Strictly Come Dancing 2017: Part 1
Yes, we’re three weeks into this year’s season of the BBC’s flagship entertainment show, Strictly Come Dancing (that’s the UK version of Dancing with the Stars for the benefit of US readers). The tabloid press has already started obsessing, dissecting and outright lying about the antics of a handful of minor celebrities as they struggle with the rigours of learning to dance. From now until Christmas, prime time Saturday night viewing on the Beeb will be suffused with the superficial glamour of showbiz, a barrage of camp innuendo and a mixture of well-honed muscles and wayward flesh as well as far too much make-up. You also get to choose whether to laugh along with heavily scripted and contrived comments from the professional judges. If we’re particularly fortunate we may even be blessed with a professional dancer meltdown as they balk at a “ill deserved” poor score (yes, we’re looking at you Brendan Cole).
Now I have watched Strictly Come Dancing since 2005. It is ideal family viewing and is better than other reality shows because at its core, it's about people learning a very difficult artistic skill. As long as you accept it for what it is, which is an entertainment show rather than a straight dance contest, there is a great deal of fun to be had. Or that's the theory. I’ve been somewhat burned out on Strictly Come Dancing for the last three years and the prospects of watching another season was not especially appealing earlier on in the year. Because of the nature and more importantly, the popularity of the show, it has become a somewhat slickly oiled machine which follows an established formula. As a result, the last few seasons have left very little impression on me. There have been some outstanding dances but the celebrities have been somewhat bland and there has been a lack of anyone having a distinctive “journey”.
The judges until recently, have all become caricatures of themselves, which is exactly what the audience wants. However, the recent replacement of Len Goodman with Shirley Ballas has somewhat redressed the balance. Shirley seems to be both technically astute, as well as understanding of the human factor. So far, she has shown no penchant for pickling walnuts. However, we have seen in the last three shows, a broad spectrum of scores. And as ever the judges tend to have their favourites and seem to be encouraged to show this. So, if you’re expecting a broadly non-partisan experience from Strictly Come Dancing then you’re barking up the wrong tree. Nothing goes down better with the Great British public than binary choices and believe me, this show can get very tribal when it comes to public support of the dancing couples.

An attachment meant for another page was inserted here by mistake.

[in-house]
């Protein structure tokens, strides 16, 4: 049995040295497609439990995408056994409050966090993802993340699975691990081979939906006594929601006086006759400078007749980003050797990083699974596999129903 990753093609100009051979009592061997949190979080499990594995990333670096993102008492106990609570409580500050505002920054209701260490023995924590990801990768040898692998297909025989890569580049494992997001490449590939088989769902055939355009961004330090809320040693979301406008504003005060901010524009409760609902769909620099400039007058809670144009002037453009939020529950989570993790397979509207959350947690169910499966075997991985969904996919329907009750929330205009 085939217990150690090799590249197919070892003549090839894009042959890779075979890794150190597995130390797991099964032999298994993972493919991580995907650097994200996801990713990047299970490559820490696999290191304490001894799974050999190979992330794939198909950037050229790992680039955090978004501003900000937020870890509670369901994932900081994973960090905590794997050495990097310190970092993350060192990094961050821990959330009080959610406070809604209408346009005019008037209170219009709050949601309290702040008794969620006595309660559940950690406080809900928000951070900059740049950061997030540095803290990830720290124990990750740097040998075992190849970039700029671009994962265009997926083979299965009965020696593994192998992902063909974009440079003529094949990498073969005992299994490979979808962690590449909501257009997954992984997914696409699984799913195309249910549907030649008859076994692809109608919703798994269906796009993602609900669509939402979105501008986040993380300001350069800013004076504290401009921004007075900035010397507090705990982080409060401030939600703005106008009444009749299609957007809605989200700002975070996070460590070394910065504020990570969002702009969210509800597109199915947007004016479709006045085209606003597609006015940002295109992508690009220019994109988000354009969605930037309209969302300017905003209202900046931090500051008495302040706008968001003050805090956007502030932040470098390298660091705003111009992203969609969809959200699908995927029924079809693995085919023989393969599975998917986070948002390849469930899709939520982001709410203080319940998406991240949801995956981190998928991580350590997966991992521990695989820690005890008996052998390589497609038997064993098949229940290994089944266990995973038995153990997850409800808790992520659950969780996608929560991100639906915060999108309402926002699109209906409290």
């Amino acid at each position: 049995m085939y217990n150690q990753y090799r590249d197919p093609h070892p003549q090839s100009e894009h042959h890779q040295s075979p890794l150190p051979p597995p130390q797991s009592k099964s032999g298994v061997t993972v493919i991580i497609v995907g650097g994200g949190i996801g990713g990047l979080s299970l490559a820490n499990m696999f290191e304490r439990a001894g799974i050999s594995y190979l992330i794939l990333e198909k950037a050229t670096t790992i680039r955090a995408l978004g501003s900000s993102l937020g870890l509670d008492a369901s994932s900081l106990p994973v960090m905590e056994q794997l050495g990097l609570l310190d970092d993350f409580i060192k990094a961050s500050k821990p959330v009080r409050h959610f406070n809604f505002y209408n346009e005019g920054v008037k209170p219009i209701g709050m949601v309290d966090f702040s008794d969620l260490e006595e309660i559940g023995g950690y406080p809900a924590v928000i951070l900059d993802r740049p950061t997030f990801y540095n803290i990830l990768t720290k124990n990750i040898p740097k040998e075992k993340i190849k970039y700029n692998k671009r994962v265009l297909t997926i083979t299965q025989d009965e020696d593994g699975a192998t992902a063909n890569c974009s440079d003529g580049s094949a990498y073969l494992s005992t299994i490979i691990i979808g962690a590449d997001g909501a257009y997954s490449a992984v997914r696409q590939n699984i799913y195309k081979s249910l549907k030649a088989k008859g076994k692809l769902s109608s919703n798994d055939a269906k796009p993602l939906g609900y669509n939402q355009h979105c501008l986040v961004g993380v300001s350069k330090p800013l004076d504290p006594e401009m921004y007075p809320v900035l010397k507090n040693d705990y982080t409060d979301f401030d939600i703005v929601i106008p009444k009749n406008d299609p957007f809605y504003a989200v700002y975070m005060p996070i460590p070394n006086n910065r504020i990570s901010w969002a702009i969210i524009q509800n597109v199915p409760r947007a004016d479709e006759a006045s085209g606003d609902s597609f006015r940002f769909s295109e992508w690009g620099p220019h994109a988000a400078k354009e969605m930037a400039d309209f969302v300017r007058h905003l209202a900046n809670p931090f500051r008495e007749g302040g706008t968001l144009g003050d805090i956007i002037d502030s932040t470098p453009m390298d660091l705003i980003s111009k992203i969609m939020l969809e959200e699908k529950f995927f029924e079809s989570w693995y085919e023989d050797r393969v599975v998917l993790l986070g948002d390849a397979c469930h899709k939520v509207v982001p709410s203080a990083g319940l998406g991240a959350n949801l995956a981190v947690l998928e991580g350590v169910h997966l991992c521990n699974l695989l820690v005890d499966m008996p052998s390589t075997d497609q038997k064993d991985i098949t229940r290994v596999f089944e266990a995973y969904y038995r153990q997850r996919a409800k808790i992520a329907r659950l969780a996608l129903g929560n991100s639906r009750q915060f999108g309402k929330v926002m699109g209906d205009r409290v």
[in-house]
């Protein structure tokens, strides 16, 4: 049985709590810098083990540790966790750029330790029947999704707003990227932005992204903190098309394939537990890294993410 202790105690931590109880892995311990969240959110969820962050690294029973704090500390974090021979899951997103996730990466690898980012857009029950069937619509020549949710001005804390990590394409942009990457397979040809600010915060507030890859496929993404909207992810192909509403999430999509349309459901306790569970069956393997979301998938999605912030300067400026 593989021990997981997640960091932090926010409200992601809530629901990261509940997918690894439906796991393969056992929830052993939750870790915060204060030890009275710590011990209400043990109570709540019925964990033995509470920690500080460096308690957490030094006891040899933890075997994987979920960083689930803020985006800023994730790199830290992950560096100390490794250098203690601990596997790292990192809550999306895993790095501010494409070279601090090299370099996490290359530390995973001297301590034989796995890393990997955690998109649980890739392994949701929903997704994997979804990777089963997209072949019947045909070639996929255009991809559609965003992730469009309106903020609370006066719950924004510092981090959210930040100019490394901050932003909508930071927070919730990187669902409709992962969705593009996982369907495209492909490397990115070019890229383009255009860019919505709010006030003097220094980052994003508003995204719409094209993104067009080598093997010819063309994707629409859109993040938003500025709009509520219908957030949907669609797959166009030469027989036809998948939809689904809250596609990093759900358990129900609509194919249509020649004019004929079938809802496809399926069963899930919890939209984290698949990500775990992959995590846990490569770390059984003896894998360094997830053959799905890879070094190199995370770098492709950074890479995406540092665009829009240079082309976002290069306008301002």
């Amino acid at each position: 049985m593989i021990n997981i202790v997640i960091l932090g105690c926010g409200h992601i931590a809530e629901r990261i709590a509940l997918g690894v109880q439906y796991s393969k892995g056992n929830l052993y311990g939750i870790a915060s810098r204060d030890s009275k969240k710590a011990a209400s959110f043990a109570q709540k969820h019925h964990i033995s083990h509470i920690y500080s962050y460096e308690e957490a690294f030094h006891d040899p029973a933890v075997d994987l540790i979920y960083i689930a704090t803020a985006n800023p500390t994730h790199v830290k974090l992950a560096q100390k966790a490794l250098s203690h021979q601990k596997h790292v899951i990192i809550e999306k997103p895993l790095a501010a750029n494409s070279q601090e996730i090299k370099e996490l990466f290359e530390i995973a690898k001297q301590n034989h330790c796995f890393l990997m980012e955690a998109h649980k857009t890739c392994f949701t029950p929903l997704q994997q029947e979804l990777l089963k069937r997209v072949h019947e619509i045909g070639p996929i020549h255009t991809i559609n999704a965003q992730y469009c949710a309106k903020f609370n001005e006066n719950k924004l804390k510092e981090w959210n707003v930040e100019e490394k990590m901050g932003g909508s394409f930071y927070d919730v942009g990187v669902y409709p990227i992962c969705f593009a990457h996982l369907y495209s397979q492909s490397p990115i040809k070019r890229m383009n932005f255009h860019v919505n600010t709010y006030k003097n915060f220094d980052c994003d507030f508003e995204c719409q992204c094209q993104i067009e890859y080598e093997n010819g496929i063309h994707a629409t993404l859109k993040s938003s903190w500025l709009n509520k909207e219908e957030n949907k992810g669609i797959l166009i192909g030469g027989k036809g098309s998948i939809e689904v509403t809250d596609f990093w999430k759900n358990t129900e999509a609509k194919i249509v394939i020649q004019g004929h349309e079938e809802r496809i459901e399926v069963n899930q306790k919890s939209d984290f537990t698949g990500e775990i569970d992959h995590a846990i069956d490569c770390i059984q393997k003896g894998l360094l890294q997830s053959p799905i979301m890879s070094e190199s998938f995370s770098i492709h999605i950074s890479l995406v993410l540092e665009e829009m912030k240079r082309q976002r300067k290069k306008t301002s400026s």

Another facet of the Strictly formula are the celebrity contestants, who also seem to follow a clear pattern. To date, those from a sporting, musical or TV background seem to have the best chances of claiming the trophy. Age and physical fitness is also plays a key part. So, it becomes very easy to guess which specific role each of the celebrities will play. Who will be the front runner (s) exhibiting a natural ability right from the get go. Who is wild card and which non-professional will assume the role of the self-improver. It is these individuals who often have the best “journey”. Then there is the pivotal position of the crowd-pleasing fool with no sense of rhythm. As long as they give it their all they usually remain on the show as far as Blackpool. And of course, let us not forget those who just can't dance and aren't even amusing. Plus, the show offers a great opportunity to judge people for the heinous crime of ageing without due care and attention.
Until this year, I thought that even Schadenfreude has its limits, so I was expecting to end my love affair with Strictly Come Dancing. But we live in proverbial “interesting times” and the world of late has become a very bleak and dark place. Hope is a scarce commodity at present and it is in such circumstances that I see the virtue in populist entertainment. That and the fact I absolutely adore Susan Calman and her entire approach to the Strictly phenomenon. Plus, I have a gut feeling that we’re going to have a controversy of some kind, shortly. I do like a controversy, especially if it’s of the magnitude of Sargent-gate. If a crap performer is kept on the show by the public at the expense of a more talented dancer, then there is scope for a national tabloid meltdown. Questions may well be asked in parliament. Then there’s the whole celebrity tittle-tattle of who’s having a sordid sexual dalliance with whom. It’s worryingly entertaining. So just to re-iterate, I'm not yet done with Strictly Come Dancing despite what I initially thought. I look forward to this year’s wardrobe choice that pushes the boundaries of "public decency" and live in the pious hope that someone will slap the smug grin of A J Pritchard’s face. Long live prime time, Saturday night, light entertainment.